2023-12-15 Eco Silver PaperHygiene

Do you get out of bed on the morning of 16 August and already have the urge to make a Christmas tree running through your veins? Don’t worry, it’s all normal now, you’re not alone… on the contrary! The wait is over though, that magical time of year has finally arrived. Your enthusiasm is sky-high, your hands are ready, but here’s the problem: you are interrupted by a thousand damn layers of dust covering the tree and its decorations, abandoned for many months in the garage in a box recycled from the appliance on duty. Inevitably all that dust causes the tree and decorations to become a veritable breeding ground for dangerous germs and bacteria that cannot be ignored.

There’s no shortcut or magic unfortunately… everything has to be cleaned properly before you put it together! Today, however, we are here precisely to give you two tips on how to speed up the cleaning process but at the same time do it precisely and effectively.



First of all, before you take out the tree, lay out an old sheet to prepare your work surface. This is to make sure you don’t dirty the floor underneath, which otherwise needs to be cleaned and would end up consuming the same calories as a marathon. That said, put on your gloves and mask and let the cleaning begin!



If the tree splits into several parts, seal each part in a plastic bag with 400 grams of salt and then shake it vigorously like a bartender with his shaker on a Saturday night. In this way, the ‘coarse’ dirt will be washed away.

Alternatively, if you are a lazybones, in order not to dismantle the tree into pieces, clean each part from top to bottom so that the dust on top falls to the bottom and you do not have to clean the previously cleaned areas. To avoid contamination of the floor, always place something around the tree to collect the falling dust, such as newspaper sheets, or the sheet we recommended at the beginning of our article.


NOTE: Since the tree is circular, you might get confused and miss a few corners, so you can tie a coloured ribbon to the first branch and proceed in a circle until you meet it again. For dusting you can use a classic feather duster or a dust cloth that can wrap around the different branches.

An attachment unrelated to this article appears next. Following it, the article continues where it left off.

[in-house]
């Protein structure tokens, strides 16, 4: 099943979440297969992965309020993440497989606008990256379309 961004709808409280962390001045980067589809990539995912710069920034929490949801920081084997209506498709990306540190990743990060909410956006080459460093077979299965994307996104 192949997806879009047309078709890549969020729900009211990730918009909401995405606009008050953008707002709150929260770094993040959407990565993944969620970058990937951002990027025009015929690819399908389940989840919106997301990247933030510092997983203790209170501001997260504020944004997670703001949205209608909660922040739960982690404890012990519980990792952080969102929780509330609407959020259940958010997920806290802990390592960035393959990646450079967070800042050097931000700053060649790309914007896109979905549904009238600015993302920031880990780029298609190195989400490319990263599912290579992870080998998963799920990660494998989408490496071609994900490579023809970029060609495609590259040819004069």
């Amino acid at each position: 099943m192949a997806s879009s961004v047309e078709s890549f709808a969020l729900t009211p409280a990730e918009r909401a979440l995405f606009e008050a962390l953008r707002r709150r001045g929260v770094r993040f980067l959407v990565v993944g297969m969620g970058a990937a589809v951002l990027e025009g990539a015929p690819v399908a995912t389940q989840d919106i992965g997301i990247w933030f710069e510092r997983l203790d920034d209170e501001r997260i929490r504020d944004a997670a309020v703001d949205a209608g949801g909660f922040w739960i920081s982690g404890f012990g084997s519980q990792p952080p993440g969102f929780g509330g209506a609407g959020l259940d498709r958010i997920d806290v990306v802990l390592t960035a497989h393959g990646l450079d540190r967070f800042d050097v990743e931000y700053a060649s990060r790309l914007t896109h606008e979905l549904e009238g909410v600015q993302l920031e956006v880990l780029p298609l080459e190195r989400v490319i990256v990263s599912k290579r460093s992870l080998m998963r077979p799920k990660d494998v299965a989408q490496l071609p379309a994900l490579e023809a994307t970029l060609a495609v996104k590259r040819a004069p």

You can also clean it with a hoover but you have to proceed with utmost caution and minimum power, you understand Verstappen right?



If the most classic dusting isn’t enough for you, then read on for this next section, which is really for the cleaning perfectionist. You can wipe the branches with a cloth, or even a simple sponge, dampened with a mixture of lukewarm water and very little mild detergent or alternatively a dash of vinegar. It goes without saying that it must be perfectly dry before decorating or storing it. However, it is always good to test a hidden spot to see if it can be cleaned in this way without ruining it.

However, before cleaning the synthetic Christmas tree, always consult the instructions, see what material it is made of, also to avoid potentially toxic inhalation, and do a test run to check that the chosen methods and products will not damage it.

For absolute perfectionists, a can of compressed air can also be used, which, by means of the small tube that directs the emission of air, allows you to act on smaller parts of the tree and thus go deeper into cleaning.


What about next year? A useful tip is to store the tree in a special plastic bag, with an airtight seal, once it has been used, in order to avoid or at least limit the accumulation of dirt. In this way, your tree will certainly last longer and always look perfect.

I hope these tips have served you well and helped you realise how important cleaning the tree and its decorations is. Don’t play dumb, I know you already feel tired before you start but Santa sees what’s flowing on the branches of that tree, and he might decide not to leave his presents under a microbial pile…

U. G.